Visitor preferences for visual changes in bark beetle-impacted forest recreation settings in the United States and Germany
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Environmental Management. 61(2): 209-223.
Extensive outbreaks of tree-killing insects are increasing across forests in Europe and North America due to climate change and other factors. Yet, little recent research examines visitor response to visual changes in conifer forest recreation settings resulting from forest insect infestations, how visitors weigh trade-offs between physical and social forest environment factors, or how visitor preferences might differ by nationality. This study explored forest visitor preferences with a discrete choice experiment that photographically simulated conifer forest stands with varying levels of bark beetle outbreaks, forest and visitor management practices, and visitor use levels and compositions. On-site surveys were conducted with visitors to State Forest State Park in Colorado (n = 200), Lake Bemidji State Park in Minnesota (n = 228), and Harz National Park in Germany (n = 208). Results revealed that the condition of the immediate forest surrounding was the most important variable influencing visitors' landscape preferences. Visitors preferred healthy mature forest stands and disliked forests with substantial dead wood. The number of visitors was the most important social factor influencing visitor landscape preferences. Differences in the influence of physical and social factors on visual preferences existed between study sites. Findings suggest that both visual forest conditions and visitor use management are important concerns in addressing landscape preferences for beetle-impacted forest recreation areas.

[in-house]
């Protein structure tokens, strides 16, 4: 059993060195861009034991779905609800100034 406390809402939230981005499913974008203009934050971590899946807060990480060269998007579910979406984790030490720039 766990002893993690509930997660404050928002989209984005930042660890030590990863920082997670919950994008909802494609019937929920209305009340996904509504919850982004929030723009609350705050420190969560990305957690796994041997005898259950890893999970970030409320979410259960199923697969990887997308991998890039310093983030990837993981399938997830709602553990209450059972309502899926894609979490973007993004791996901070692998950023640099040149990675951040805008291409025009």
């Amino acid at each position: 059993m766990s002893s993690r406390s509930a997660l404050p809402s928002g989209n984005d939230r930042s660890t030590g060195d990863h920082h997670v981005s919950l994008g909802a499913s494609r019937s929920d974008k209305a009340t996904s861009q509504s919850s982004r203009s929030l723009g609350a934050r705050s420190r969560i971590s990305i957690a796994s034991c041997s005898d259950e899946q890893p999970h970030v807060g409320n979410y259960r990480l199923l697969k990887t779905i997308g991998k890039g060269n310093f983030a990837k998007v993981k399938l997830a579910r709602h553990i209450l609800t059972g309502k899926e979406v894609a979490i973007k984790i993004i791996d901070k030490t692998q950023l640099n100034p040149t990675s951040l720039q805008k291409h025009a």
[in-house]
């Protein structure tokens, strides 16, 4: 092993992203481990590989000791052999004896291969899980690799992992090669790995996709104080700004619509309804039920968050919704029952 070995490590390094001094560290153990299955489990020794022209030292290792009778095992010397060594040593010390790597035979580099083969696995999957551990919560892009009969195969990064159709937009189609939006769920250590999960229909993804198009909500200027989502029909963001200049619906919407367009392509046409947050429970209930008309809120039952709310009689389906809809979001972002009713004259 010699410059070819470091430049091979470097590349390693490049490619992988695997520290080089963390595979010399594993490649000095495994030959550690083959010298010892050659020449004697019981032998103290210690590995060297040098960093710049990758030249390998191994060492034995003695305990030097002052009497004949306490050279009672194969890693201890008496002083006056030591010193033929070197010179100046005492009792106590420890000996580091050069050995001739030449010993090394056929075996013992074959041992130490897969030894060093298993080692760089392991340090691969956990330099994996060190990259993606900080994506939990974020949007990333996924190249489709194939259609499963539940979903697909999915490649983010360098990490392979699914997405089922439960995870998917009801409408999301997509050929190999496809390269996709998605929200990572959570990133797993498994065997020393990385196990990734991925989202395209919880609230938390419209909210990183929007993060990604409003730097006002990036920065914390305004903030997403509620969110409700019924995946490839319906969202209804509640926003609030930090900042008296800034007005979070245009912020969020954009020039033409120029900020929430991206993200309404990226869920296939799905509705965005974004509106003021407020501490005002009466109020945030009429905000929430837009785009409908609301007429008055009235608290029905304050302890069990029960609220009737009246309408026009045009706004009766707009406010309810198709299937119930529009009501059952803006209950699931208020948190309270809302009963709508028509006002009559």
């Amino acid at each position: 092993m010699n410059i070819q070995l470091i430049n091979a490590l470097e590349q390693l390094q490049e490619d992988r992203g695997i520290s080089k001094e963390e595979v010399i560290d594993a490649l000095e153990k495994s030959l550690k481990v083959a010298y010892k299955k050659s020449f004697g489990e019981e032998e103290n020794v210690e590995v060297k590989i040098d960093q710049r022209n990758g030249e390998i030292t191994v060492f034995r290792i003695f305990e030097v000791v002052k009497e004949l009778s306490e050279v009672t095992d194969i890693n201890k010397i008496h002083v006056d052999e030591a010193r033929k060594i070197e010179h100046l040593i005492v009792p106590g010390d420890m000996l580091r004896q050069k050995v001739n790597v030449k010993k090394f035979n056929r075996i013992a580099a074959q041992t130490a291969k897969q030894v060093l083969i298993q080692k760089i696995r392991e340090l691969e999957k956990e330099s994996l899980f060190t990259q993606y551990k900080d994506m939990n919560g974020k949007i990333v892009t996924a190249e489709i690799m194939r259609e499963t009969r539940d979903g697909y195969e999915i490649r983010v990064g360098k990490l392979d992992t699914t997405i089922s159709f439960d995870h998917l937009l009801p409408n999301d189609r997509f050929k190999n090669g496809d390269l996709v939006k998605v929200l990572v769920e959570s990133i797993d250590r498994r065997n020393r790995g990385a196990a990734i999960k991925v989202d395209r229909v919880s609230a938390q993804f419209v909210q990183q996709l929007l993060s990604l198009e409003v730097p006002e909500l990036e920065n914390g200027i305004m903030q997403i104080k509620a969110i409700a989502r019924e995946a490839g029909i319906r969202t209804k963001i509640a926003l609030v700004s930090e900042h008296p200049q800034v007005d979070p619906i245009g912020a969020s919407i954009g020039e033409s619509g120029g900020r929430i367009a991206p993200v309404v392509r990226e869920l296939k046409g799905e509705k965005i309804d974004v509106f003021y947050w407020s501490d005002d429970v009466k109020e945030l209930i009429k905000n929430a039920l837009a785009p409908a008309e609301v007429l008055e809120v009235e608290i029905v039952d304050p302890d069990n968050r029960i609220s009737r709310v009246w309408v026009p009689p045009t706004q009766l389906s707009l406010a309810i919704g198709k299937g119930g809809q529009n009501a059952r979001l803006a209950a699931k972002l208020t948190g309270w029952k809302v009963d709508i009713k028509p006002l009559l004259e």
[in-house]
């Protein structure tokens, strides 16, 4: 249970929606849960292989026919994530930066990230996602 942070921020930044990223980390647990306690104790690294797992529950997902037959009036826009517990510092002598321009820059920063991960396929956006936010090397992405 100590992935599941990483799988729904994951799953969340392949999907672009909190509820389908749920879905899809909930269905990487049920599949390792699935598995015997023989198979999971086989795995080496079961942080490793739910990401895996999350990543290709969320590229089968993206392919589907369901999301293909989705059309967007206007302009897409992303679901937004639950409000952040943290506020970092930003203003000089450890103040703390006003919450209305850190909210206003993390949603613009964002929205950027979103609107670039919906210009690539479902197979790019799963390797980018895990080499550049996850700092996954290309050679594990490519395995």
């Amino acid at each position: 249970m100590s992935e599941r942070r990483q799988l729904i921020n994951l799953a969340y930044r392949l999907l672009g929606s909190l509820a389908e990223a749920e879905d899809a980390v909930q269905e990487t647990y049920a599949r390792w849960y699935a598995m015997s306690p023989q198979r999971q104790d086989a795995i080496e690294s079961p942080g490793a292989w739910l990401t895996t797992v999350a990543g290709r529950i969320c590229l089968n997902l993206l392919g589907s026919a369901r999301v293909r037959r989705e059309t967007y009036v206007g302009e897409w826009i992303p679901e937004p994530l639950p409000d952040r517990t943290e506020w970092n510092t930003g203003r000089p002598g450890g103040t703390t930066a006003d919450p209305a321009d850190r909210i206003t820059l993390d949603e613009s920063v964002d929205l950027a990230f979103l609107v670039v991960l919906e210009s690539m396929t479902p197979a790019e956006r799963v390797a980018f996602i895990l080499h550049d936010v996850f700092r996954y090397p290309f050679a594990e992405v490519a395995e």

KeywordsForest landscape preferences Bark beetles Natural processes Cross-national comparison Visitor numbers Viewing distance
Arnberger, Arne; Ebenberger, Martin; Schneider, Ingrid E.; Cottrell, Stuart; Schlueter, Alexander C.; von Ruschkowski, Eick; Venette, Robert C.; Snyder, Stephanie A.; Gobster, Paul H. 2018. Visitor preferences for visual changes in bark beetle-impacted forest recreation settings in the United States and Germany. Environmental Management. 61(2): 209-223. https://doi.org/10.1007/s00267-017-0975-4.